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U.S. Department of Health and Human Services

About FDA

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This Week In FDA History - Sept. 21, 1960

Photo with caption 1

Photo with caption 2

Harry Hoxsey began marketing the Hoxsey cancer treatment, based on a family folk medicine recipe, in the 1920s. Inset image: A 1957 FDA public service announcement gives a strong warning to cancer patients considering the treatment.
September 21, 1960:
FDA officials announce that the last remaining major source of the worthless and discredited Hoxsey cancer treatment has been eliminated by a federal court order. "Complete and final discontinuation" of the treatment is required, according to a consent decree against Harry M. Hoxsey, the original promoter.

FDA in 2006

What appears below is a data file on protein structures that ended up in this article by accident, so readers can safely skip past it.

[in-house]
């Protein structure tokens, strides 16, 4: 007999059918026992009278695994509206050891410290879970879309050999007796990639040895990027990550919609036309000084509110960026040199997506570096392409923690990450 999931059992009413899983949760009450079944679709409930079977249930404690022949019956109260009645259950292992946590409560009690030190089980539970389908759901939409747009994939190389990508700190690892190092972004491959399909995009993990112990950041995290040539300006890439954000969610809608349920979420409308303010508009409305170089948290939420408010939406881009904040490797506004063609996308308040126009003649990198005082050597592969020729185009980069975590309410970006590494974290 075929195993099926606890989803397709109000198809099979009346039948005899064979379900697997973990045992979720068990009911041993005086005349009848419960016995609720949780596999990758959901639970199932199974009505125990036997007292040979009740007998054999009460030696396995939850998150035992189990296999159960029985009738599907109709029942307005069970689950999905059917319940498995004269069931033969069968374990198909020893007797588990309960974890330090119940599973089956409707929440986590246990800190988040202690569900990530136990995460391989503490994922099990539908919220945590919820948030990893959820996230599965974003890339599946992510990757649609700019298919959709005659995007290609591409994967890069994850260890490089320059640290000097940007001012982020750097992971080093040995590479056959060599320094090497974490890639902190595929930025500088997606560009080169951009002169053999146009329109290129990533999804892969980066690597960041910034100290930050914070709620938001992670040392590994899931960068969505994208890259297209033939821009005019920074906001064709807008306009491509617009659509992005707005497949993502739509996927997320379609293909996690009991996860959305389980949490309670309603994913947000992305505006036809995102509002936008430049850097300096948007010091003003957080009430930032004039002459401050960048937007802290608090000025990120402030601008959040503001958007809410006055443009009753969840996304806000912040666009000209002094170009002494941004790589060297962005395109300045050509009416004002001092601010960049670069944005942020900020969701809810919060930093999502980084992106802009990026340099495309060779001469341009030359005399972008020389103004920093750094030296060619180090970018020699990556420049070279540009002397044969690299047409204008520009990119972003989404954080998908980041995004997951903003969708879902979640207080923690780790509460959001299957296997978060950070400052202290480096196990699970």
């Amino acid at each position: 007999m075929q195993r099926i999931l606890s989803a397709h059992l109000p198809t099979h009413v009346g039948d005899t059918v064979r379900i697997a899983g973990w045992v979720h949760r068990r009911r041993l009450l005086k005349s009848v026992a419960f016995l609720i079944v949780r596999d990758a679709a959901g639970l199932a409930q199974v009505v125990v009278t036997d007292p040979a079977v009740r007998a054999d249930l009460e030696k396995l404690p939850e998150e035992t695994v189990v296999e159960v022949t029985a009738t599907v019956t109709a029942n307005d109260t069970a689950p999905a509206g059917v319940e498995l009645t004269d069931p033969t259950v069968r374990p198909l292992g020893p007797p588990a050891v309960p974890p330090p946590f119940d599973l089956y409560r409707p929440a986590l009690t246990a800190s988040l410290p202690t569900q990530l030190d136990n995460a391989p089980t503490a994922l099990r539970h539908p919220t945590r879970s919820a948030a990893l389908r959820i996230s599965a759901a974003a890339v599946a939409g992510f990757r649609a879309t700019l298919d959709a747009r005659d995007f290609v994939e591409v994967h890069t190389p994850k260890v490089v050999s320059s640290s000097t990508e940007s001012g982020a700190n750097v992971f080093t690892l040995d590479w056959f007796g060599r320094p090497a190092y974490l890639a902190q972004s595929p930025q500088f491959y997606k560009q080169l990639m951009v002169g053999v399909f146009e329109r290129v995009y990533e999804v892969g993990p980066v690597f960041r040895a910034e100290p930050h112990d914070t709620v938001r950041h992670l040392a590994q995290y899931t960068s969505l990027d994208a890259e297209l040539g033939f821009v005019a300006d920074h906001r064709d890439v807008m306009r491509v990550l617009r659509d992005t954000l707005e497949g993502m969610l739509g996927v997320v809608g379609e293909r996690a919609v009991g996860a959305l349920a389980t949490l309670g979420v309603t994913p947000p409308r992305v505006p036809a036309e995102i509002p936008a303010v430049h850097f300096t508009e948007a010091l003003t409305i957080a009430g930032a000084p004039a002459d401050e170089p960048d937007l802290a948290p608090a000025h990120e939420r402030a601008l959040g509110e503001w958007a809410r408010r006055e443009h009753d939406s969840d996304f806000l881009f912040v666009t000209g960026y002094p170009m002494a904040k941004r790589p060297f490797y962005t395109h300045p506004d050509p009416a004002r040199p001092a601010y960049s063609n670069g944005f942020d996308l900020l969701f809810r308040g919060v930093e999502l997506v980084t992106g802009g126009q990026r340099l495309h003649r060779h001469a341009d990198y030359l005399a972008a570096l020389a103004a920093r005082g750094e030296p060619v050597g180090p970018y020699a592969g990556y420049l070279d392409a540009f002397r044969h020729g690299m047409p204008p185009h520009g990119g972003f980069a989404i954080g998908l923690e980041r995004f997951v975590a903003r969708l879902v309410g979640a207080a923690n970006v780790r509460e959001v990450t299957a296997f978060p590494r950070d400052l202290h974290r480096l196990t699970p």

In addition to approving many effective new cancer treatments, the FDA is helping the public to understand and get access to appropriate therapies and is improving the evaluation of new treatments. The FDA's Cancer Liaison Program works with FDA's oncology medical staff to bring the patient advocate's perspective into the review of new drugs to treat cancer. The staff also meets with organized patient advocacy groups to listen to their concerns about drug development and to assist them in understanding the FDA drug regulatory process. The staff routinely answers calls from cancer patients and their loved ones and helps callers with questions about cancer clinical trials or cancer drug development. And the FDA, the National Cancer Institute, and the Centers for Medicare and Medicaid Services announced in February 2006 that the three agencies will collaborate on an initiative called the Oncology Biomarker Qualification Initiative to improve the identification and study of new cancer treatments.